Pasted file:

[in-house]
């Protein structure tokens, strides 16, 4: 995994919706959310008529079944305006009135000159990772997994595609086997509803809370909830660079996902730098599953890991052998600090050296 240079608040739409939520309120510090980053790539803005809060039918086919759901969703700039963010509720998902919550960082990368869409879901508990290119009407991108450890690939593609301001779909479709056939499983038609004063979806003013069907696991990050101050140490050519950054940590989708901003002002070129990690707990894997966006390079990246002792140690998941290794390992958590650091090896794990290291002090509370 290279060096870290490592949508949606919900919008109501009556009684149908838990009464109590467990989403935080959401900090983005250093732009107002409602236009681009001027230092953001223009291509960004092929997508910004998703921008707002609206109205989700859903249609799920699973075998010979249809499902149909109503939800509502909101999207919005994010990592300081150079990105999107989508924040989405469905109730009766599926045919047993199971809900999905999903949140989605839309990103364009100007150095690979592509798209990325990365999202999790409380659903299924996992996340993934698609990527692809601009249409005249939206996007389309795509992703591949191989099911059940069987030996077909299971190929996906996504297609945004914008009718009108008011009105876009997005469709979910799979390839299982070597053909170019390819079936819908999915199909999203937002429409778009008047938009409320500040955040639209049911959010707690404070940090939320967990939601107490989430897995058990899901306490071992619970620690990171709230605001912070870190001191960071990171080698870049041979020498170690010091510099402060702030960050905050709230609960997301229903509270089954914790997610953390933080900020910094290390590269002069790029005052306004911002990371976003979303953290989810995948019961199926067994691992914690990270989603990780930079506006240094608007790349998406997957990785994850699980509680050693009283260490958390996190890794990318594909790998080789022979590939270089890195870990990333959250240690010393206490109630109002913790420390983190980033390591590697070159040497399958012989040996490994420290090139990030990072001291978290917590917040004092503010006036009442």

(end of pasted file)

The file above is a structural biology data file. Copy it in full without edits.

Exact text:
[in-house]
């Protein structure tokens, strides 16, 4: 995994919706959310008529079944305006009135000159990772997994595609086997509803809370909830660079996902730098599953890991052998600090050296 240079608040739409939520309120510090980053790539803005809060039918086919759901969703700039963010509720998902919550960082990368869409879901508990290119009407991108450890690939593609301001779909479709056939499983038609004063979806003013069907696991990050101050140490050519950054940590989708901003002002070129990690707990894997966006390079990246002792140690998941290794390992958590650091090896794990290291002090509370 290279060096870290490592949508949606919900919008109501009556009684149908838990009464109590467990989403935080959401900090983005250093732009107002409602236009681009001027230092953001223009291509960004092929997508910004998703921008707002609206109205989700859903249609799920699973075998010979249809499902149909109503939800509502909101999207919005994010990592300081150079990105999107989508924040989405469905109730009766599926045919047993199971809900999905999903949140989605839309990103364009100007150095690979592509798209990325990365999202999790409380659903299924996992996340993934698609990527692809601009249409005249939206996007389309795509992703591949191989099911059940069987030996077909299971190929996906996504297609945004914008009718009108008011009105876009997005469709979910799979390839299982070597053909170019390819079936819908999915199909999203937002429409778009008047938009409320500040955040639209049911959010707690404070940090939320967990939601107490989430897995058990899901306490071992619970620690990171709230605001912070870190001191960071990171080698870049041979020498170690010091510099402060702030960050905050709230609960997301229903509270089954914790997610953390933080900020910094290390590269002069790029005052306004911002990371976003979303953290989810995948019961199926067994691992914690990270989603990780930079506006240094608007790349998406997957990785994850699980509680050693009283260490958390996190890794990318594909790998080789022979590939270089890195870990990333959250240690010393206490109630109002913790420390983190980033390591590697070159040497399958012989040996490994420290090139990030990072001291978290917590917040004092503010006036009442």